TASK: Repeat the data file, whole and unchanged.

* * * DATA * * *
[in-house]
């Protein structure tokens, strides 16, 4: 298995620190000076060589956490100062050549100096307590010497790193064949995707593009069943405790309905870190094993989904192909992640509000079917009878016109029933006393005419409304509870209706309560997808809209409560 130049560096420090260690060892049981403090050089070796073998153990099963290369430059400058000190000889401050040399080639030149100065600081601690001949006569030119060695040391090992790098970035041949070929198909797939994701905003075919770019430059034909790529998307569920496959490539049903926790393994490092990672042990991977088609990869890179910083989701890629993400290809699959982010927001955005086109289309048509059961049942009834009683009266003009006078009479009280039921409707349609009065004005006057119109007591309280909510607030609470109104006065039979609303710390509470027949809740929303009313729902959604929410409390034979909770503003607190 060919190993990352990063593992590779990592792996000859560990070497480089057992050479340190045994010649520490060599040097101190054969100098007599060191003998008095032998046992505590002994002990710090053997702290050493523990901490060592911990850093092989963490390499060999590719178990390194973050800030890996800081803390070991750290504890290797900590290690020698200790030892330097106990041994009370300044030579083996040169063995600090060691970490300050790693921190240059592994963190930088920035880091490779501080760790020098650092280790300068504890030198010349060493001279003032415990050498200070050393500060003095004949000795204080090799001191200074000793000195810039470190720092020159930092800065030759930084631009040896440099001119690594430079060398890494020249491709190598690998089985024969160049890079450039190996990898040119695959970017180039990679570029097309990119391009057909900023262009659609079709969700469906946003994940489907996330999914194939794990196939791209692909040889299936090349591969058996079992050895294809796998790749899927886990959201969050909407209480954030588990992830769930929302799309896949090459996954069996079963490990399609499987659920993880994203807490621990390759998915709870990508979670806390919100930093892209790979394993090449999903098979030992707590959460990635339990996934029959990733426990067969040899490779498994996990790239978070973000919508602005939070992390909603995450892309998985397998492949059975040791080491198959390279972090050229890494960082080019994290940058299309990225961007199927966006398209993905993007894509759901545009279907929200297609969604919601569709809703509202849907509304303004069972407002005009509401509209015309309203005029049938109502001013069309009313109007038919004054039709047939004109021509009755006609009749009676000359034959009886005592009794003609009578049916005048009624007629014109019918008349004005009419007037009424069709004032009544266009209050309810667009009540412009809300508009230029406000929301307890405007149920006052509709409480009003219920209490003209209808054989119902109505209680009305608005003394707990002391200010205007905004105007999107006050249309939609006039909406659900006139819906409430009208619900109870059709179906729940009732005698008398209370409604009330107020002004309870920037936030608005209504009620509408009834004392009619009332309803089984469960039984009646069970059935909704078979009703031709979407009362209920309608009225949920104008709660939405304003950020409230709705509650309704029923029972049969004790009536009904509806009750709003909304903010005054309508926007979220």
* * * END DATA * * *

[in-house]
């Protein structure tokens, strides 16, 4: 298995620190000076060589956490100062050549100096307590010497790193064949995707593009069943405790309905870190094993989904192909992640509000079917009878016109029933006393005419409304509870209706309560997808809209409560 130049560096420090260690060892049981403090050089070796073998153990099963290369430059400058000190000889401050040399080639030149100065600081601690001949006569030119060695040391090992790098970035041949070929198909797939994701905003075919770019430059034909790529998307569920496959490539049903926790393994490092990672042990991977088609990869890179910083989701890629993400290809699959982010927001955005086109289309048509059961049942009834009683009266003009006078009479009280039921409707349609009065004005006057119109007591309280909510607030609470109104006065039979609303710390509470027949809740929303009313729902959604929410409390034979909770503003607190 060919190993990352990063593992590779990592792996000859560990070497480089057992050479340190045994010649520490060599040097101190054969100098007599060191003998008095032998046992505590002994002990710090053997702290050493523990901490060592911990850093092989963490390499060999590719178990390194973050800030890996800081803390070991750290504890290797900590290690020698200790030892330097106990041994009370300044030579083996040169063995600090060691970490300050790693921190240059592994963190930088920035880091490779501080760790020098650092280790300068504890030198010349060493001279003032415990050498200070050393500060003095004949000795204080090799001191200074000793000195810039470190720092020159930092800065030759930084631009040896440099001119690594430079060398890494020249491709190598690998089985024969160049890079450039190996990898040119695959970017180039990679570029097309990119391009057909900023262009659609079709969700469906946003994940489907996330999914194939794990196939791209692909040889299936090349591969058996079992050895294809796998790749899927886990959201969050909407209480954030588990992830769930929302799309896949090459996954069996079963490990399609499987659920993880994203807490621990390759998915709870990508979670806390919100930093892209790979394993090449999903098979030992707590959460990635339990996934029959990733426990067969040899490779498994996990790239978070973000919508602005939070992390909603995450892309998985397998492949059975040791080491198959390279972090050229890494960082080019994290940058299309990225961007199927966006398209993905993007894509759901545009279907929200297609969604919601569709809703509202849907509304303004069972407002005009509401509209015309309203005029049938109502001013069309009313109007038919004054039709047939004109021509009755006609009749009676000359034959009886005592009794003609009578049916005048009624007629014109019918008349004005009419007037009424069709004032009544266009209050309810667009009540412009809300508009230029406000929301307890405007149920006052509709409480009003219920209490003209209808054989119902109505209680009305608005003394707990002391200010205007905004105007999107006050249309939609006039909406659900006139819906409430009208619900109870059709179906729940009732005698008398209370409604009330107020002004309870920037936030608005209504009620509408009834004392009619009332309803089984469960039984009646069970059935909704078979009703031709979407009362209920309608009225949920104008709660939405304003950020409230709705509650309704029923029972049969004790009536009904509806009750709003909304903010005054309508926007979220």